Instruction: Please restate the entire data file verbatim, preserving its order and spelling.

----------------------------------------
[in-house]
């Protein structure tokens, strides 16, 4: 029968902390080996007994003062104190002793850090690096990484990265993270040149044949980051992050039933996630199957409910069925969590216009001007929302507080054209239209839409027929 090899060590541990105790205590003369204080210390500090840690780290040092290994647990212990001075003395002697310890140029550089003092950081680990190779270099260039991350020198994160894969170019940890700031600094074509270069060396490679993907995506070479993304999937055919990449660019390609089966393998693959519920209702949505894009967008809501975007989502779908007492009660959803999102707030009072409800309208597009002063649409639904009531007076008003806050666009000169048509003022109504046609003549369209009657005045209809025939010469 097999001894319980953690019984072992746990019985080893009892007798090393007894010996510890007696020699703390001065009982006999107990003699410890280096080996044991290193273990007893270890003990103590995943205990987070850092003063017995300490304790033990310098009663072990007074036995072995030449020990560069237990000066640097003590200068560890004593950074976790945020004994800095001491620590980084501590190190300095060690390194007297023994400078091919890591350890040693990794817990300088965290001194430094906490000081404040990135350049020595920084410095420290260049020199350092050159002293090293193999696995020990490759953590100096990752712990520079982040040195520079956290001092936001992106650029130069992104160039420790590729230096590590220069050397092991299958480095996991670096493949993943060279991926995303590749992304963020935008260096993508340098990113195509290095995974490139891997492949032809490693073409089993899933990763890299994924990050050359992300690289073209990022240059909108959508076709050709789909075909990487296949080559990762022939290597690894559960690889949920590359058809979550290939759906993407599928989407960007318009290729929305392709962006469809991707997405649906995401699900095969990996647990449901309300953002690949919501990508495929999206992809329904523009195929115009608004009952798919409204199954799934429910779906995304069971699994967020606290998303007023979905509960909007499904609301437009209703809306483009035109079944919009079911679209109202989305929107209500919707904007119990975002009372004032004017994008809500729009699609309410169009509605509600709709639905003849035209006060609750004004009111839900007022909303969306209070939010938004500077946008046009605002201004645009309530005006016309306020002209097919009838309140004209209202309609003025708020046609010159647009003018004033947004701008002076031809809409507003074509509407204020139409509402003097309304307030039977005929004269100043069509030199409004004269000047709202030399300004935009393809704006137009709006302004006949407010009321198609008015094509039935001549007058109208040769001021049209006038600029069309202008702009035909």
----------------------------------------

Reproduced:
[in-house]
């Protein structure tokens, strides 16, 4: 029968902390080996007994003062104190002793850090690096990484990265993270040149044949980051992050039933996630199957409910069925969590216009001007929302507080054209239209839409027929 090899060590541990105790205590003369204080210390500090840690780290040092290994647990212990001075003395002697310890140029550089003092950081680990190779270099260039991350020198994160894969170019940890700031600094074509270069060396490679993907995506070479993304999937055919990449660019390609089966393998693959519920209702949505894009967008809501975007989502779908007492009660959803999102707030009072409800309208597009002063649409639904009531007076008003806050666009000169048509003022109504046609003549369209009657005045209809025939010469 097999001894319980953690019984072992746990019985080893009892007798090393007894010996510890007696020699703390001065009982006999107990003699410890280096080996044991290193273990007893270890003990103590995943205990987070850092003063017995300490304790033990310098009663072990007074036995072995030449020990560069237990000066640097003590200068560890004593950074976790945020004994800095001491620590980084501590190190300095060690390194007297023994400078091919890591350890040693990794817990300088965290001194430094906490000081404040990135350049020595920084410095420290260049020199350092050159002293090293193999696995020990490759953590100096990752712990520079982040040195520079956290001092936001992106650029130069992104160039420790590729230096590590220069050397092991299958480095996991670096493949993943060279991926995303590749992304963020935008260096993508340098990113195509290095995974490139891997492949032809490693073409089993899933990763890299994924990050050359992300690289073209990022240059909108959508076709050709789909075909990487296949080559990762022939290597690894559960690889949920590359058809979550290939759906993407599928989407960007318009290729929305392709962006469809991707997405649906995401699900095969990996647990449901309300953002690949919501990508495929999206992809329904523009195929115009608004009952798919409204199954799934429910779906995304069971699994967020606290998303007023979905509960909007499904609301437009209703809306483009035109079944919009079911679209109202989305929107209500919707904007119990975002009372004032004017994008809500729009699609309410169009509605509600709709639905003849035209006060609750004004009111839900007022909303969306209070939010938004500077946008046009605002201004645009309530005006016309306020002209097919009838309140004209209202309609003025708020046609010159647009003018004033947004701008002076031809809409507003074509509407204020139409509402003097309304307030039977005929004269100043069509030199409004004269000047709202030399300004935009393809704006137009709006302004006949407010009321198609008015094509039935001549007058109208040769001021049209006038600029069309202008702009035909």